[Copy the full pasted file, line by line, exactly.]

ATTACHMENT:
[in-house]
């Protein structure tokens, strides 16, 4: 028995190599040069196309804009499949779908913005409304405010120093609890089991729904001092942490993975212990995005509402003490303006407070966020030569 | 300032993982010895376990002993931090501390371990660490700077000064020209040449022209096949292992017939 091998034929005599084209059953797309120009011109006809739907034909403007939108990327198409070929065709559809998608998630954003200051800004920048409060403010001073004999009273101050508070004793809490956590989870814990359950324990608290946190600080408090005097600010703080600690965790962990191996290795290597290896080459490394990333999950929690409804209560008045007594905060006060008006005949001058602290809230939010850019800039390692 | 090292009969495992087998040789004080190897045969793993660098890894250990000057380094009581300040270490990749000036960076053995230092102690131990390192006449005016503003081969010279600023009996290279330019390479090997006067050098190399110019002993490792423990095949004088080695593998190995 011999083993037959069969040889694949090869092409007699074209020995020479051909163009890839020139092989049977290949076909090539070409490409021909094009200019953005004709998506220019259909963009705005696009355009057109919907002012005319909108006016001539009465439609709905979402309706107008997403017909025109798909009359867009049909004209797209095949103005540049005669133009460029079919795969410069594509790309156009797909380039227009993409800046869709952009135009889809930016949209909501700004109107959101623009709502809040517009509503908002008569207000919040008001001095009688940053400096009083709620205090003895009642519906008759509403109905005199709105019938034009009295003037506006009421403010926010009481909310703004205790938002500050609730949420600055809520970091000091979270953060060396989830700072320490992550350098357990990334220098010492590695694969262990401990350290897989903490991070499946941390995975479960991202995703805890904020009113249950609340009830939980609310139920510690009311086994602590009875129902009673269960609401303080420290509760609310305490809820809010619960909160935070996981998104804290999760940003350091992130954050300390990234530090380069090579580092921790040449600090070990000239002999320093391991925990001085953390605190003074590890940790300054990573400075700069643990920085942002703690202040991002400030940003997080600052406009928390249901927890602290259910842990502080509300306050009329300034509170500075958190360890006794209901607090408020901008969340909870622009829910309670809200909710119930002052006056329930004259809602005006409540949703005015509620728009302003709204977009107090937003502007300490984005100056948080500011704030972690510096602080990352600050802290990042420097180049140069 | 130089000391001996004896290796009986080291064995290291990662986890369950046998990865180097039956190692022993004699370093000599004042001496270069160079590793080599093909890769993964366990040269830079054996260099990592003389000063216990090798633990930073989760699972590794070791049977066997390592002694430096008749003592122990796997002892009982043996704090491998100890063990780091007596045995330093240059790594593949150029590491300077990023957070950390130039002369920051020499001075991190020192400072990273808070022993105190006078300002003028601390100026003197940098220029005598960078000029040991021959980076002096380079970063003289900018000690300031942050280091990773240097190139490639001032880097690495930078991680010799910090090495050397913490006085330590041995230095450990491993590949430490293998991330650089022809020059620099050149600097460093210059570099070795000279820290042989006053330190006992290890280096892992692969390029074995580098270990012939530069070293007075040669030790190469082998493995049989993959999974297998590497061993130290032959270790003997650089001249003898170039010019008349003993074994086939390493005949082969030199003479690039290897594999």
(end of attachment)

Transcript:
[in-house]
């Protein structure tokens, strides 16, 4: 028995190599040069196309804009499949779908913005409304405010120093609890089991729904001092942490993975212990995005509402003490303006407070966020030569 | 300032993982010895376990002993931090501390371990660490700077000064020209040449022209096949292992017939 091998034929005599084209059953797309120009011109006809739907034909403007939108990327198409070929065709559809998608998630954003200051800004920048409060403010001073004999009273101050508070004793809490956590989870814990359950324990608290946190600080408090005097600010703080600690965790962990191996290795290597290896080459490394990333999950929690409804209560008045007594905060006060008006005949001058602290809230939010850019800039390692 | 090292009969495992087998040789004080190897045969793993660098890894250990000057380094009581300040270490990749000036960076053995230092102690131990390192006449005016503003081969010279600023009996290279330019390479090997006067050098190399110019002993490792423990095949004088080695593998190995 011999083993037959069969040889694949090869092409007699074209020995020479051909163009890839020139092989049977290949076909090539070409490409021909094009200019953005004709998506220019259909963009705005696009355009057109919907002012005319909108006016001539009465439609709905979402309706107008997403017909025109798909009359867009049909004209797209095949103005540049005669133009460029079919795969410069594509790309156009797909380039227009993409800046869709952009135009889809930016949209909501700004109107959101623009709502809040517009509503908002008569207000919040008001001095009688940053400096009083709620205090003895009642519906008759509403109905005199709105019938034009009295003037506006009421403010926010009481909310703004205790938002500050609730949420600055809520970091000091979270953060060396989830700072320490992550350098357990990334220098010492590695694969262990401990350290897989903490991070499946941390995975479960991202995703805890904020009113249950609340009830939980609310139920510690009311086994602590009875129902009673269960609401303080420290509760609310305490809820809010619960909160935070996981998104804290999760940003350091992130954050300390990234530090380069090579580092921790040449600090070990000239002999320093391991925990001085953390605190003074590890940790300054990573400075700069643990920085942002703690202040991002400030940003997080600052406009928390249901927890602290259910842990502080509300306050009329300034509170500075958190360890006794209901607090408020901008969340909870622009829910309670809200909710119930002052006056329930004259809602005006409540949703005015509620728009302003709204977009107090937003502007300490984005100056948080500011704030972690510096602080990352600050802290990042420097180049140069 | 130089000391001996004896290796009986080291064995290291990662986890369950046998990865180097039956190692022993004699370093000599004042001496270069160079590793080599093909890769993964366990040269830079054996260099990592003389000063216990090798633990930073989760699972590794070791049977066997390592002694430096008749003592122990796997002892009982043996704090491998100890063990780091007596045995330093240059790594593949150029590491300077990023957070950390130039002369920051020499001075991190020192400072990273808070022993105190006078300002003028601390100026003197940098220029005598960078000029040991021959980076002096380079970063003289900018000690300031942050280091990773240097190139490639001032880097690495930078991680010799910090090495050397913490006085330590041995230095450990491993590949430490293998991330650089022809020059620099050149600097460093210059570099070795000279820290042989006053330190006992290890280096892992692969390029074995580098270990012939530069070293007075040669030790190469082998493995049989993959999974297998590497061993130290032959270790003997650089001249003898170039010019008349003993074994086939390493005949082969030199003479690039290897594999």